Non-Fatal Strangulation and Suffocation
s. 70 of the Domestic Abuse Act 2021 inserts a new section, 75A into the Serious Crime Act 2015 creating offences of non-fatal strangulation (s. 75A(1)(a)) and non-fatal suffocation (s. 75A(1)(b)). They each carry a maximum sentence of 5 years imprisonment on indictment and apply to offences committed on or after the 7th of June 2022.
The mens rea for the (1)(a) offence is intentional strangulation but there is no requirement for the defendant to have intended thereby to cause injury. The (1)(b) offence requires serious harm to have been inflicted either by strangulation or by a battery which affects the victim’s breathing. The mens rea is the intentional or reckless application of unlawful force.
The legislation doesn’t provide a definition for strangulation or suffocation but the CPS Guidance for prosecutors in respect of both offences is to use the ordinary dictionary definition. For strangulation that is the obstruction or compression of blood vessels and/or airways by external pressure to the neck impeding normal breathing or circulation of blood. For suffocation it is to deprive a person of air which affects their normal breathing. The latter definition is obviously wider than the former and does not require pressure to the neck meaning an offence could be committed by any act that deprives a person of air and affects their breathing as long as the force is sufficient to amount to a battery.
It is a defence under s. 75A (2) for the defendant to show (evidential burden) that the victim consented to the strangulation or suffocation. However, that is limited by s. 75A (3) which, reflecting the new limit to rough sex as set out below, states that the defence doesn’t apply if serious injury results and the defendant either intended or was reckless as to whether serious harm would be caused and serious harm in this context is any harm over and above a battery (s. 75A (6)).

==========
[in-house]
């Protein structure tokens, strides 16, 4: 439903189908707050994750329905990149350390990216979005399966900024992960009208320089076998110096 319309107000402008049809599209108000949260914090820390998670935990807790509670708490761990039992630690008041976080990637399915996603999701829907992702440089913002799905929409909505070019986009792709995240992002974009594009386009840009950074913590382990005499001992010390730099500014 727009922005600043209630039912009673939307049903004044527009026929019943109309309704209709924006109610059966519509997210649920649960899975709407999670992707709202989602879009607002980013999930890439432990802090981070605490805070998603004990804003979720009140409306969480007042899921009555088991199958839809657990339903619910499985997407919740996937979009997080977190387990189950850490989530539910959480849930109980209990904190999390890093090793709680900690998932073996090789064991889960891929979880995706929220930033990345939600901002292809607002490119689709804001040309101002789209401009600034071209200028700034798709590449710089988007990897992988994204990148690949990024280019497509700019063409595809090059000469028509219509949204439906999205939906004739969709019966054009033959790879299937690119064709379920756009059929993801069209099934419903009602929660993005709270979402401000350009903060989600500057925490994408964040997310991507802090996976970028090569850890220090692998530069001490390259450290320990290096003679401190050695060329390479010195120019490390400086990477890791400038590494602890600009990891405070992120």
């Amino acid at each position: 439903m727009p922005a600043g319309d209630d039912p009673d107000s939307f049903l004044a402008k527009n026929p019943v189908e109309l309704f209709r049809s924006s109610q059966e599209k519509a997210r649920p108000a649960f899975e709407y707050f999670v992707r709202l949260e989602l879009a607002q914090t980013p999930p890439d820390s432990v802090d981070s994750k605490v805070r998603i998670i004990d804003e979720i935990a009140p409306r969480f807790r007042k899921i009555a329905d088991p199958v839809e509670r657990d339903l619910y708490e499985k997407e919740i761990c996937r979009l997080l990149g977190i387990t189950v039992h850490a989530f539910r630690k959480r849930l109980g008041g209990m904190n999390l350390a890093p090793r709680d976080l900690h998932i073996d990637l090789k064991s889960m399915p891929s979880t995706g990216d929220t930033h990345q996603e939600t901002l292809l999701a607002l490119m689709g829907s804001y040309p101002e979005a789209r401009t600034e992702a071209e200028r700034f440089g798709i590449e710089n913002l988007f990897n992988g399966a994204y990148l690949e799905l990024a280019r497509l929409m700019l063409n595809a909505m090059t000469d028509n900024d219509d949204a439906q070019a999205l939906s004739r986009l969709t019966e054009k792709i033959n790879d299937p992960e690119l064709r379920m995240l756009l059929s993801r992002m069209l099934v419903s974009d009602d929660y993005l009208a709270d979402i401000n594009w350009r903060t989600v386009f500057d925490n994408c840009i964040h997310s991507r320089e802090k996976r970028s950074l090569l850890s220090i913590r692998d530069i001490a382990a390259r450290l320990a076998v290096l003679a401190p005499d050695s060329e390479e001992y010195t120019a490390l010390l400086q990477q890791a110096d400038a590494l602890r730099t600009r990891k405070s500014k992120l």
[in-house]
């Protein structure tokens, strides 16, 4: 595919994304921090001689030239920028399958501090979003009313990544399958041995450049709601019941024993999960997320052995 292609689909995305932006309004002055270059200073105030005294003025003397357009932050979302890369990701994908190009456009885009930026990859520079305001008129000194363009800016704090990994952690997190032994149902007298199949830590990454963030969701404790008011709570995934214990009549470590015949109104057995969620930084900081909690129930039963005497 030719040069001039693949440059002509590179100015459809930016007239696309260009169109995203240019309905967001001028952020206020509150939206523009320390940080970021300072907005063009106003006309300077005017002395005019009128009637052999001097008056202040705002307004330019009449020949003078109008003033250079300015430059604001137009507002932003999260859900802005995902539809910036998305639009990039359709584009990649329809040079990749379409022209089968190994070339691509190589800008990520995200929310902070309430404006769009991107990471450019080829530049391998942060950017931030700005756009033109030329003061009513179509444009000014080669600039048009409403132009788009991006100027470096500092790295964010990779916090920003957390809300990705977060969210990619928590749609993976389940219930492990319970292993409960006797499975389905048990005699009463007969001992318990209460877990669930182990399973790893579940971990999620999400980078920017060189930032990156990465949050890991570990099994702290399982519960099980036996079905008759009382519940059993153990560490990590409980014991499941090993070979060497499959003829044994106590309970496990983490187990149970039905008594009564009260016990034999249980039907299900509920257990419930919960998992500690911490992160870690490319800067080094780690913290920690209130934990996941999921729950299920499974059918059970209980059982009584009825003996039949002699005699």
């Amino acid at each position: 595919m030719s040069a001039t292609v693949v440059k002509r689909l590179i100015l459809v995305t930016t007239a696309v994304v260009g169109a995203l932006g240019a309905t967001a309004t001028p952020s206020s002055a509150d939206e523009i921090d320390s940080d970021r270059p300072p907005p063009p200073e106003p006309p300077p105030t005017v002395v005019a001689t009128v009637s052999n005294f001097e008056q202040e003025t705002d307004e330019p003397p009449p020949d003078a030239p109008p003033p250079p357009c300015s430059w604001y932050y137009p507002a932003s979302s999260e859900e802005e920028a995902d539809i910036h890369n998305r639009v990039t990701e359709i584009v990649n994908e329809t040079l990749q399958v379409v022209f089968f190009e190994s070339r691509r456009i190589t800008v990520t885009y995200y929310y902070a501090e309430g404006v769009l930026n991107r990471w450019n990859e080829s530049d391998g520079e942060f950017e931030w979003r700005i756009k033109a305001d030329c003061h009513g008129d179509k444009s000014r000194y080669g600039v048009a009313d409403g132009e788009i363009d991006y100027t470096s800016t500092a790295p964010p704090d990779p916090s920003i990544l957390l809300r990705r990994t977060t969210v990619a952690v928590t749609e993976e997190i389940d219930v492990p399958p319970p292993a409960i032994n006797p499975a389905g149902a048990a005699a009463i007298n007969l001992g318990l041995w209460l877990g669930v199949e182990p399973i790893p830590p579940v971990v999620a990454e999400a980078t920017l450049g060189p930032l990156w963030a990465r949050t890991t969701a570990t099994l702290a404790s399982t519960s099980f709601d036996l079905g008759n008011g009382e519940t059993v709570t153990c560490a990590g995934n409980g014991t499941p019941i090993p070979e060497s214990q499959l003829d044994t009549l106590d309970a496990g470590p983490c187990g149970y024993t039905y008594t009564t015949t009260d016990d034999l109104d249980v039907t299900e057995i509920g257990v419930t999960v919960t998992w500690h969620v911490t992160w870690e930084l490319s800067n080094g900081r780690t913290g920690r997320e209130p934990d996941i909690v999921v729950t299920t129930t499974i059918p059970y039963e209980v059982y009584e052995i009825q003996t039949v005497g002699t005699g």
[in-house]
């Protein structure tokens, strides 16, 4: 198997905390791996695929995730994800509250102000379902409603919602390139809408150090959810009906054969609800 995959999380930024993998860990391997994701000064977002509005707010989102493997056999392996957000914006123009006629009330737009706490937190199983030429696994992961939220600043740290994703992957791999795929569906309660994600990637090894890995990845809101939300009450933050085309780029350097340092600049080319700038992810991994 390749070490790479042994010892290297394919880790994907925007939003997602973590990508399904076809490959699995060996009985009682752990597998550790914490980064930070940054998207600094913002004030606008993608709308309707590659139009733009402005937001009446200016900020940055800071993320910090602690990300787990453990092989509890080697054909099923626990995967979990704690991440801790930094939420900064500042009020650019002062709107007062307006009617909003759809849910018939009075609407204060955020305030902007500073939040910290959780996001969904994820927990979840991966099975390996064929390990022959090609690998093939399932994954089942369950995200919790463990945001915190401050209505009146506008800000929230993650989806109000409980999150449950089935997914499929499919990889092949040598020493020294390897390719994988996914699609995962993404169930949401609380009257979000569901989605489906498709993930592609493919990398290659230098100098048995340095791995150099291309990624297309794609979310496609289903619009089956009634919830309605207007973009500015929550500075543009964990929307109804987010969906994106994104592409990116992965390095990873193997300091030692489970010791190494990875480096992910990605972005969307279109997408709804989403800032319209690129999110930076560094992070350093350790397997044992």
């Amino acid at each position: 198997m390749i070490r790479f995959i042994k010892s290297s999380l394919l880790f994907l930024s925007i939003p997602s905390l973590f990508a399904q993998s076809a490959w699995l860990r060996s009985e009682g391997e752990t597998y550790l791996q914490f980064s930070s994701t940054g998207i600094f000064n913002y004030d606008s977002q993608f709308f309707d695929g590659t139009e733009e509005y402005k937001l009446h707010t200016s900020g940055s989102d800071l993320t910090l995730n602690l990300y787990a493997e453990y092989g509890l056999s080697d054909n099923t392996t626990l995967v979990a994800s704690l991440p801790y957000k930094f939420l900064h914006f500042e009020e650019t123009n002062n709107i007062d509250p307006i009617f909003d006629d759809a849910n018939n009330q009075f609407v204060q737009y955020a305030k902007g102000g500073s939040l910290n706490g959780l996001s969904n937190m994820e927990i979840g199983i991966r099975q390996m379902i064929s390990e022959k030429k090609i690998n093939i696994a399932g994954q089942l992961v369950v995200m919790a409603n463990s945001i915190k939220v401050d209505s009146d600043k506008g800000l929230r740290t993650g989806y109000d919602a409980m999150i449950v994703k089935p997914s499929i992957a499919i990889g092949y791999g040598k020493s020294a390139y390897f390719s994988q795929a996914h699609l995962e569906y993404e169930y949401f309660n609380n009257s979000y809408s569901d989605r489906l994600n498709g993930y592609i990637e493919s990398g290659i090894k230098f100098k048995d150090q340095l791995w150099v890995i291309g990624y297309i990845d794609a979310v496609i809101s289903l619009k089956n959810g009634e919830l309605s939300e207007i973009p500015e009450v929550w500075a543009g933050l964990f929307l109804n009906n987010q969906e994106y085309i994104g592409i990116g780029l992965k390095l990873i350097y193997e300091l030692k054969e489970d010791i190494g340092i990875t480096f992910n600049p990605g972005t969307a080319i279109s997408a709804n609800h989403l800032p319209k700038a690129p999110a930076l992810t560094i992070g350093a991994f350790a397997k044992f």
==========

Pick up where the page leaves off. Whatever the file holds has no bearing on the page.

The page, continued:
Why a specific offence was required
Prior to the enactment of this offence, if a complaint of strangulation was made within 6 months, because of the minor injury that usually resulted, if it was charged at all, it would be charged as a battery. Often, it would occur in cases involving violent and/or coercive and controlling relationships where the complaint was made too late for it to be charged as a separate offence. In those cases, it either became an element of the coercive and controlling behaviour or was adduced as evidence of bad character to show the nature of the relationship.
There is an offence of attempting to choke under s. 21 of the OAP1861 but that was rarely used, mainly because it requires proof that the defendant strangled, in order to commit another offence. That meant that if a defendant raped his victim before strangling her and leaving her for dead, the offence couldn’t apply. Equally, if he carried out a prolonged assault the final part of which involved strangulation, the s. 21 offence wouldn’t apply. In fact, the indictment precedent in Archbold uses enabling to rob as an example of the ulterior intent, demonstrating just how misconceived and out of date the offence is to reflect the modern reality of the use of both strangulation and suffocation.
Those who practice in this area will have noticed that complaints of strangulation, or more often referred to by victims as choking, have become more common in recent years. That anecdotal finding is reflected in research which shows that 20,000 women a year, 55 women a day, who suffered physical abuse and were assessed as being high risk, also reported strangulation or attempted strangulation.